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Old 06-23-2011, 01:02 PM   #1
BigTerp
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Default How does my starting list look??

Well I've been researching the crap out of homebrewing for quite a while now. Was finally able to free up some money (and sweet talk SWMBO) to be able to purchase my brewing equipment. I've learned a ton just by reading on here and everywhere else on the web, and I've helped my buddy brew a few batches this summer. I wanted to post my list of supplies to see what you guys think. I plan to stick with extract and will eventually be kegging, but for now it will be all bottling. Let me know if there is anything obvious I'm missing or anything that would be helpful for a new brewer to get right off the bat.

Starter kit from Midwest: http://www.midwestsupplies.com/brewing-starter-kit.html

In addition to the starter kit I plan to purchase the following to make things a bit easier.

Wine Thief
Star San
Carboy Handle
Bottle Tree
Bottle Filler (Spring shutoff)
Jet Bottle Washer
Faucet Adapter (Garden Hose)
Sulfiter
Stirring Paddle
Homemade Immersion Wort Chiller (50ft. copper)

I have a turkey fryer and will borrow my buddies 10 gal. SS kettle until I can buy a quality one myself. Let me know what you all think. THANKS!!!

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Old 06-23-2011, 01:18 PM   #2
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Thats the kit that I started out with. Its nice except I wish the bottling bucket was another fermenter (without the faucet), since it is 7 gallons. I still ferment in it anyways just make sure the spigot is clean and sanitized. A regular 5 gallon bucket would be perfect to turn into a bottling bucket. Its nice to have the option to brew more than one batch at a time. Keeps you from drinking all your beer before it is good.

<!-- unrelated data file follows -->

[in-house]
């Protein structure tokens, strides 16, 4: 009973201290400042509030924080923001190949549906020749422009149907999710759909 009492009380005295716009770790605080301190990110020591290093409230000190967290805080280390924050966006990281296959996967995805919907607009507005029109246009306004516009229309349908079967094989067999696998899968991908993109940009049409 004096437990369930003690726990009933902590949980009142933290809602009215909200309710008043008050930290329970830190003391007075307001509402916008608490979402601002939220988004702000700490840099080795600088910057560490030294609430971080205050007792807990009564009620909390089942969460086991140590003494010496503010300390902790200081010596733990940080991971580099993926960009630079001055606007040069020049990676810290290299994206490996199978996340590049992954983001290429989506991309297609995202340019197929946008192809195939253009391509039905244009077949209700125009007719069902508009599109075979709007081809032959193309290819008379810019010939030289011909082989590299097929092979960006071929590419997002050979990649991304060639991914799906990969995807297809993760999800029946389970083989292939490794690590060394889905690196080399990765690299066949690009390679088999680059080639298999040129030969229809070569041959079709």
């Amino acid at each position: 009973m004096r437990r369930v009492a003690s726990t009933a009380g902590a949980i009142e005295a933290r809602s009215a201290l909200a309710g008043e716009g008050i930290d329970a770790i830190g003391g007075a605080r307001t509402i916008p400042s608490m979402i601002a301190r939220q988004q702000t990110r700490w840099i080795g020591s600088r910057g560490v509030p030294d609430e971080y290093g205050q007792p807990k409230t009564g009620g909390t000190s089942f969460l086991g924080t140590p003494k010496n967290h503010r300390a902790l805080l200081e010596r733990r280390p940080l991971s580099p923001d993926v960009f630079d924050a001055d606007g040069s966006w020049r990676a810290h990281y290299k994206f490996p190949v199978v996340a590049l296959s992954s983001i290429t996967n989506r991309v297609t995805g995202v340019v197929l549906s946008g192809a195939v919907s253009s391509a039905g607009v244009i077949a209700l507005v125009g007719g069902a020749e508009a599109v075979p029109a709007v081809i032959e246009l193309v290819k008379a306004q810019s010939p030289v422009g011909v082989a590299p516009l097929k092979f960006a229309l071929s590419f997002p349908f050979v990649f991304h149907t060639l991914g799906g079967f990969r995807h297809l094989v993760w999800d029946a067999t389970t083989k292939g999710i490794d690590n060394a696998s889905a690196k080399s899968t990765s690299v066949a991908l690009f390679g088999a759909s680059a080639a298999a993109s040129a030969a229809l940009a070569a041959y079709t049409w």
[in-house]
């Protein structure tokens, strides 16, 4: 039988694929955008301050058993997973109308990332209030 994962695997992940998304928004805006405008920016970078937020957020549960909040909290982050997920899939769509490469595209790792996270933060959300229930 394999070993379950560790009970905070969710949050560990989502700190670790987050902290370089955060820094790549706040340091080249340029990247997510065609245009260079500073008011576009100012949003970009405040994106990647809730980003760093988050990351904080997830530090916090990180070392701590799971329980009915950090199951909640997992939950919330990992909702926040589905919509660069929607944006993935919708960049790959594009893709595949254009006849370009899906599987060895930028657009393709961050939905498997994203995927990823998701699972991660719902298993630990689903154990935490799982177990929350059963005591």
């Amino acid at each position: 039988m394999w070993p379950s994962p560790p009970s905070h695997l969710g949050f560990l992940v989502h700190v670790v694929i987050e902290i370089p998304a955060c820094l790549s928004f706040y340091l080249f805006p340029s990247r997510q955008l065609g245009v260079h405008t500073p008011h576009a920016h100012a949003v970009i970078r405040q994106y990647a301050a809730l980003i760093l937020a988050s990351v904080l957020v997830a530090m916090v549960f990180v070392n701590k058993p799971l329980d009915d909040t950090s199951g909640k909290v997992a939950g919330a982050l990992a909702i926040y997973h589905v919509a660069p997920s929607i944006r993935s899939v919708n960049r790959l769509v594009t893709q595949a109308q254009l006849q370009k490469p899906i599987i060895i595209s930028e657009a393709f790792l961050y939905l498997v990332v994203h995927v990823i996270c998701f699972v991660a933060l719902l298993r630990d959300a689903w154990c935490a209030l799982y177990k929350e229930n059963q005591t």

I also think that the kit comes with a Bottle Filler (spring shutoff) unless I am mistaken.

Good call on the turkey fryer and 10 gal pot. If you are handy and trust yourself with an angle grinder you may want to look into 'keggles'. Do a search here you'll like it.

Only other thing I have to mention is fermentation control. Primary fermentation temperature plays a HUGE role on the success of brewing brew, you really need to have a place that stays at least in the low 60's for ales. If you don't thats fine, you can look into 'swamp coolers' or 'fermentation chambers' as well.

Sorry to bombard you with information but these are all things I wish I was told before starting my first batch.

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Old 06-23-2011, 01:22 PM   #3
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Carboy Handle
This is the only thing I'd replace. I suggest using a Brew Hauler instead.
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Old 06-23-2011, 01:27 PM   #4
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Thanks for the reply. I've already got my swamp cooler planned out. I just need to get my equipment to see how everything fits into my closet. I have 2 closets in the house that would work for fermentation (I don't have a basement). I've taken various temperature readings in each closet and they both are at a rock solid 72*. I'm hoping a simple swamp cooler setup with some frozen water bottles would get my fermentation temps into the high 60's at least.

I plan to order the spring bottle filler to replace the gravity stop bottle filler that comes with the kit. The reviews for the gravity filler seem pretty poor and for like $3 I figured it would save me some headaches come bottling time.

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Old 06-23-2011, 01:28 PM   #5
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I'll second the Brew Hauler, and suggest that you put off the wort chiller and prioritize some sort of fermentation temperature control instead.

Ice baths are a bit of a pain in the ass, but I timed myself this weekend: I let the wort stand just a few minutes after flameout (while I prepped a couple things), then started my timer as soon as the brew pot hit my utility sink. Stirring the wort the whole time, I filled up the sink with cold water and drained it twice, then filled up the sink again as an ice bath. Wort dropped from just over 200F to pitching temp in just a hair over 15 minutes - the wort chiller is definitely a great convenience, but not nearly the necessity that fermentation temp control is.